• Improved aerodynamic efficiency
• Easy control with minimum crew
• Safe mechanized handling
Inspired by the principles of suspension bridges, suspension sails are a step forward in technology and efficiency.
By separating the functions of horizontal profile control and vertical twist control, the enormous vertical control forces are carried by strong vertical luff and leech ropes. Consequently, suspension sails may be made of conventional woven sailcloth.
LOA: 63 m
LPP: 50 m
Displ.: 1700 t
Dwt: 900 t
As: 1050 m2
LOA: 78 m
LPP: 65 m
Displ.: 2450 t
Dwt.: 1550 t
As: 1400 m2
LOA: 93 m
LPP: 80 m
Displ.: 3200 t
Dwt.: 2200 t
As: 1750 m2
Reasonable Sail Configurations — never without Jib!
All sails are made of soft UV-resistant cloth. They are of flat
cut with a hollow curved leech seam. The sails under wind load
are suspended by a strong, curved leech rope similar to a
In a multi mast sailing rig—as with an aircraft wing in the start or landing configuration—the optimum adjustment of the sail- or wing elements to the local flow conditions is resulting in a fairly open sheeting of the jib and a progressively closer sheeting of the following sails, with the mizzen sheeted closest. The purpose is to force the wind flow—step by step—to turn its direction closer to the midship line, for optimum propulsion thrust and even distribution of the contributions of the sail elements.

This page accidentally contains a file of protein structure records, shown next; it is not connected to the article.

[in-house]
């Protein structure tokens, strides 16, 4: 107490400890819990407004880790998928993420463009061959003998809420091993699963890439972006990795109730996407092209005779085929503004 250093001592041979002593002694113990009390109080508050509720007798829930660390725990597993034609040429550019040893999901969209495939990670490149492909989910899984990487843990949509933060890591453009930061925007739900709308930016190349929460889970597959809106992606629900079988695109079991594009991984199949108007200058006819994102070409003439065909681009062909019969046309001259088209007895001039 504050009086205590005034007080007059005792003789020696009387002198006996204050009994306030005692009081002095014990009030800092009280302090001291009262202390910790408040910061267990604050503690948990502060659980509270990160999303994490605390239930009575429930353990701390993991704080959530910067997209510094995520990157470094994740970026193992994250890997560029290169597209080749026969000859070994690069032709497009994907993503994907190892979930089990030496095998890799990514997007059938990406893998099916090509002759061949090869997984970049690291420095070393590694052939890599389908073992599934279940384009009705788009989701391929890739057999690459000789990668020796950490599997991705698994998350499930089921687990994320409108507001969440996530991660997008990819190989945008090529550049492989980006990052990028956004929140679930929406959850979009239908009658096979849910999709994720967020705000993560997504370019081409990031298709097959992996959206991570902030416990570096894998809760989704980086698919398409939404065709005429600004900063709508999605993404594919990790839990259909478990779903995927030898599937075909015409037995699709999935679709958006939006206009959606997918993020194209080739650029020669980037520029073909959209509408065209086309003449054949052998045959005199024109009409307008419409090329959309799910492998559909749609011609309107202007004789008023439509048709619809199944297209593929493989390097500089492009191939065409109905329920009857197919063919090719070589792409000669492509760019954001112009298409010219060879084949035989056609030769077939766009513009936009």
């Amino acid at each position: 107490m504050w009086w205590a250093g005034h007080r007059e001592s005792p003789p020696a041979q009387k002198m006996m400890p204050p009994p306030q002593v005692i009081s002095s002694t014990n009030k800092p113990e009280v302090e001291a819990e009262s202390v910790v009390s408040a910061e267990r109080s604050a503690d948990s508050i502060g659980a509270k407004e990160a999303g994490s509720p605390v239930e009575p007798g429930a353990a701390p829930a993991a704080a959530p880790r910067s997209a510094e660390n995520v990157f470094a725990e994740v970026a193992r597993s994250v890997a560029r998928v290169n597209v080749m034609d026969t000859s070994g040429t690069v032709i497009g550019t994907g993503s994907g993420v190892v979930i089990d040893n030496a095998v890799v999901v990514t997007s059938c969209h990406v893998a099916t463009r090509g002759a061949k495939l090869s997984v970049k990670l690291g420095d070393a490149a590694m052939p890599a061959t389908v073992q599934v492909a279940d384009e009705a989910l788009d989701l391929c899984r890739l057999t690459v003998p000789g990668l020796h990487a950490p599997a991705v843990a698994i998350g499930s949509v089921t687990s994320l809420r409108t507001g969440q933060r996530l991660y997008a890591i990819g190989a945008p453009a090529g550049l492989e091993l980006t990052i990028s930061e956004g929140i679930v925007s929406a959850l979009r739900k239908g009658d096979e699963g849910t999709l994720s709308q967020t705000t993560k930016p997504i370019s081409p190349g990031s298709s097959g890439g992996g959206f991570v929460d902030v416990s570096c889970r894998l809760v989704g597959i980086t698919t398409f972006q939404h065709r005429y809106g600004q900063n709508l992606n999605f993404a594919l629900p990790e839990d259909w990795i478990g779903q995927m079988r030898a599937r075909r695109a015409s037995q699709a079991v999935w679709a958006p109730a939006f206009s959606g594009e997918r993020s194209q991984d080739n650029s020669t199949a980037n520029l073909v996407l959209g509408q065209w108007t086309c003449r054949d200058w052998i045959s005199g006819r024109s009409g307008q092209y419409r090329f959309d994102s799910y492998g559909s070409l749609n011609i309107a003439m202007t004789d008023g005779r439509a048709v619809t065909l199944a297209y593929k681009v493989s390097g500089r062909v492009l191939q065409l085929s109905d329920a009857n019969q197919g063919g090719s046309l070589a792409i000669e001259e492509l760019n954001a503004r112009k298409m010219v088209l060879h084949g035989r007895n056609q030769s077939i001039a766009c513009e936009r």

A fore-and-aft mainsail attached to the mast or a luff roller close to the mast is suffering from disturbed flow on its most critical leading edge. The gap between mast and roller is marginally improving the flow but a considerable improvement is found from the slipstream of a jib sail in front. Thus the propulsive effect of the combination is much more than the sum of the effects of the individual sails. Consequently, to open the gaff sails only is not an efficient configuration. It is suggested instead, to open the jib and mizzen sails first and to open the gaff fore and mainsails then to a degree compatible with the course and wind conditions. With increasing wind speeds, the gaff sails should be reefed progressively with the jib and mizzen sails still full.
The collected experience of now four years of cargo service has proven the potential of a modern utility sailing rig:
+ easy and safe handling by a small crew,
+ efficient sailing on all headings,
+ well controlled sail trim in every sheeting,
+ easy control of pre-tension by frequency-check,
+ short-term sail opening, continuous reefing and fast furling,
+ safety by ‘sheets-off’ function,
+ flexible level of mechanisation, from hand-winches to semi-automatic operation.
PO Box 66
Islesboro, ME 04848-0066, USA